After nearly two months of checking schools to see if water fountains are turned off and that students aren't drinking from sinks, the city's top health official said yesterday that he is still finding some that have not complied.
Each time a school violates city Health Commissioner Dr. Peter L. Beilenson's February order to shut off drinking fountains and label hand sinks "for hand washing only," the school is fined $100.
Since March, Beilenson has issued school fines totaling $11,600.
Yesterday, Health Department officials were in the process of checking 15 schools that had not met the regulations in Beilenson's order, despite repeated inspections.
"Each time we were going out with school officials [to inspect], and verbally we were being told that it was being done," Beilenson said. "So I don't understand how it's still not done."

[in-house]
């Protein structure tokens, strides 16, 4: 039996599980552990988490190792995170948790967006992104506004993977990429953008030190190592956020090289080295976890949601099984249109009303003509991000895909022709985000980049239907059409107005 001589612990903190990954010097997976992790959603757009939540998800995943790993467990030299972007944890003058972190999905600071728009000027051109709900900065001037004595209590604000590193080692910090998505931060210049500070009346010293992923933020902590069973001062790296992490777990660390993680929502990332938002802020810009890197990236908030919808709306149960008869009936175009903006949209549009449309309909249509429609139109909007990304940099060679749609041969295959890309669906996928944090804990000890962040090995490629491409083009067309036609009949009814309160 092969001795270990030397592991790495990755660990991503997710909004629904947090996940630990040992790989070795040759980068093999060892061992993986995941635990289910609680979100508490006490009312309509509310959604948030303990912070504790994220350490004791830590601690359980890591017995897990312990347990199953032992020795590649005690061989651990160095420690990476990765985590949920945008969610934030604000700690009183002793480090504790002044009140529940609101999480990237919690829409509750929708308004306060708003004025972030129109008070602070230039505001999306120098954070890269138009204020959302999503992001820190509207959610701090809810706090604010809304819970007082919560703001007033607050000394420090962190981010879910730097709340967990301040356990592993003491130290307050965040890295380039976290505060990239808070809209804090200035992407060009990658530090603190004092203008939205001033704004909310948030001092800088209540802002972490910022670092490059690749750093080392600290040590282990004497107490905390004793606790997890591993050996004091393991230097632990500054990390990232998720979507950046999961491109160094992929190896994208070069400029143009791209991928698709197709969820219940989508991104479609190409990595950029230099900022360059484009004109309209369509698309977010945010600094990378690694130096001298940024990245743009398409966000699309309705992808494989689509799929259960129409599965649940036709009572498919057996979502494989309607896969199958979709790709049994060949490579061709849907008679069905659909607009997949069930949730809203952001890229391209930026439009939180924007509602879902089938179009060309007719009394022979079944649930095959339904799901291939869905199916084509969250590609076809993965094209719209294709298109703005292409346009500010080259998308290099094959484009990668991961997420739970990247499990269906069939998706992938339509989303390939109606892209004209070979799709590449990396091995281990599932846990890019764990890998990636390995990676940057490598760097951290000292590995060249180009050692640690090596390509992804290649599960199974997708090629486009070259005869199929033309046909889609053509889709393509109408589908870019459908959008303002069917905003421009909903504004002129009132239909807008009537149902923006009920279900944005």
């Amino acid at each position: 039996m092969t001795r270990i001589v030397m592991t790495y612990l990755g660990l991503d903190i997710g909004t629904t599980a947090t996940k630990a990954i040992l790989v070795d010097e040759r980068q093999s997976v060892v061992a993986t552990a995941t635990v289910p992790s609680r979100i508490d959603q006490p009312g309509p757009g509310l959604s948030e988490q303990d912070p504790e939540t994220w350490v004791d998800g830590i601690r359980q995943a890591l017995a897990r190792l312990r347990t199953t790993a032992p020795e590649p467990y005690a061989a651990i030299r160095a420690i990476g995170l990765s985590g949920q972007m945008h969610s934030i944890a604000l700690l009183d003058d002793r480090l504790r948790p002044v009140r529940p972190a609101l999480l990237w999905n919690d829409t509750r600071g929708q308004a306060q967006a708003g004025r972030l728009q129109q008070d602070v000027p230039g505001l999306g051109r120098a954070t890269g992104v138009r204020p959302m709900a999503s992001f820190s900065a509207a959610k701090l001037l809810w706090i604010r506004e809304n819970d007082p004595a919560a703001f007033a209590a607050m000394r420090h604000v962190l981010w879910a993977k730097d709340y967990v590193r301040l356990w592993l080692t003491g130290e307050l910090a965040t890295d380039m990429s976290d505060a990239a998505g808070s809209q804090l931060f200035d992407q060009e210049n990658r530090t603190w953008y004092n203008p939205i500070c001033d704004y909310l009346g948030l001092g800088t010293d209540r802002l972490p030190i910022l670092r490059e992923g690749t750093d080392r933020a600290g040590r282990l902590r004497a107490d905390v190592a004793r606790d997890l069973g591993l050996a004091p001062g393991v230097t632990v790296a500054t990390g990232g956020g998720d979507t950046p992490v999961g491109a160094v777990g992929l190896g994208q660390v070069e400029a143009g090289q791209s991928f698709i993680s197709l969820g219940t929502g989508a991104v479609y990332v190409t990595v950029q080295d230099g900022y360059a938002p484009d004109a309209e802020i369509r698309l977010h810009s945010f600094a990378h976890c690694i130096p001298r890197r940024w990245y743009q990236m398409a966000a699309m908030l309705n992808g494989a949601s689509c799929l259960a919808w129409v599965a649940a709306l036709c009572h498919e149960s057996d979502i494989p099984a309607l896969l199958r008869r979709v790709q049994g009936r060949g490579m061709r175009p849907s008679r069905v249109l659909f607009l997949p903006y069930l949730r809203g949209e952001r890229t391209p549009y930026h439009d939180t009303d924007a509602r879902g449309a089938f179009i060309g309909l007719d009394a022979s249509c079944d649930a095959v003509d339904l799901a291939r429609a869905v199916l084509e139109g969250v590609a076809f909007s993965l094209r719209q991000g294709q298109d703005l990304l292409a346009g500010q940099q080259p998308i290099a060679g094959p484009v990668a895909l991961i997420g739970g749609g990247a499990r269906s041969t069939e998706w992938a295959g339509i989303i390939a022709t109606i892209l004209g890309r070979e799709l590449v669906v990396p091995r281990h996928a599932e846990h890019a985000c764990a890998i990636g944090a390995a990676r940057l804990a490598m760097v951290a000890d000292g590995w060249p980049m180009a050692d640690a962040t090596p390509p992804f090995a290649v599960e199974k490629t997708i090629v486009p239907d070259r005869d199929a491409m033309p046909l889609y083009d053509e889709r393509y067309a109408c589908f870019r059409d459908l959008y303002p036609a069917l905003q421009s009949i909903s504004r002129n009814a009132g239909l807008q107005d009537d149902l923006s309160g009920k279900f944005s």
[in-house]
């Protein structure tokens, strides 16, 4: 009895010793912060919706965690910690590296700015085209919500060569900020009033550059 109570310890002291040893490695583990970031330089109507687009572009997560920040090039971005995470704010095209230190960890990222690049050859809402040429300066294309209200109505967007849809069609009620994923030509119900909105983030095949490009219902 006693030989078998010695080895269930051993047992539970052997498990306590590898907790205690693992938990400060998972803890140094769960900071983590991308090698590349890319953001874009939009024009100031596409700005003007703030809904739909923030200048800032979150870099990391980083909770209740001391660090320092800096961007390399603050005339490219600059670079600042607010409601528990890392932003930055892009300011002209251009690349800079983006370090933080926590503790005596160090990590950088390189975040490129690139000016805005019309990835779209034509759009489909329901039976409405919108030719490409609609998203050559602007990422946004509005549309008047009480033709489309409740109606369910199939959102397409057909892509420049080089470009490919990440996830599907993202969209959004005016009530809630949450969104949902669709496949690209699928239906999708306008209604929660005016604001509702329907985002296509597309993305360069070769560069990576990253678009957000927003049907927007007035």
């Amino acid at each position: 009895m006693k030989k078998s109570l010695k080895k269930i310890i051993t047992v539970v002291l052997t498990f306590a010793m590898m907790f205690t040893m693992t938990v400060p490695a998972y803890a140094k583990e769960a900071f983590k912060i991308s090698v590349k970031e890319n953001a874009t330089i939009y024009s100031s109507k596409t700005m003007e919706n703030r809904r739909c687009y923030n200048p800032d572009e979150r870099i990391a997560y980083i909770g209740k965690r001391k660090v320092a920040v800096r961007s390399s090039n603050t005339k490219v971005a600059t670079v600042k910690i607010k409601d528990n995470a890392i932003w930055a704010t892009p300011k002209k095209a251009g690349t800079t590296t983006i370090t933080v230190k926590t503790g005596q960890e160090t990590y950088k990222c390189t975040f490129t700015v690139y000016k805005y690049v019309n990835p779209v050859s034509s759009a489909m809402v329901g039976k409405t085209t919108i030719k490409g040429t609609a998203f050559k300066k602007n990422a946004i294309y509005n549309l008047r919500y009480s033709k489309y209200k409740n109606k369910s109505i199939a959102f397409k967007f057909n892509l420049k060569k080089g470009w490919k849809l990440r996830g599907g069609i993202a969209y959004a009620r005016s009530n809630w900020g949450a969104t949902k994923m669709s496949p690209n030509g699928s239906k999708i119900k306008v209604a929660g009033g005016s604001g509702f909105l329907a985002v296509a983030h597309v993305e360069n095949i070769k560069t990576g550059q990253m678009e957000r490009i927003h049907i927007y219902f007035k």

But Beilenson said that he thinks the school system is getting close to being in full compliance.
"I'm actually quite optimistic that we can eliminate the problem in the schools' drinking water," he said.
Beilenson's order occurred after the discovery that fountains with high lead levels were still dispensing water, a decade after they were ordered shut off.
About half of the violations have been for fountains still in operation.
After spring break this month, Beilenson will begin testing children for possible lead contamination at the elementary schools with the highest levels of lead in the drinking water, as reflected in a report from the early 1990s.
The preliminary list of schools is:
Langston Hughes, City Springs, Tench Tilghman, General Wolfe, Dr. Rayner Browne, Harford Heights, Margaret Brent, Samuel F. B. Morse, La- fayette, Maree Garnett Farring, Pimlico, Holabird, Callaway, Dr. Martin Luther King Jr. and Frederick elementaries.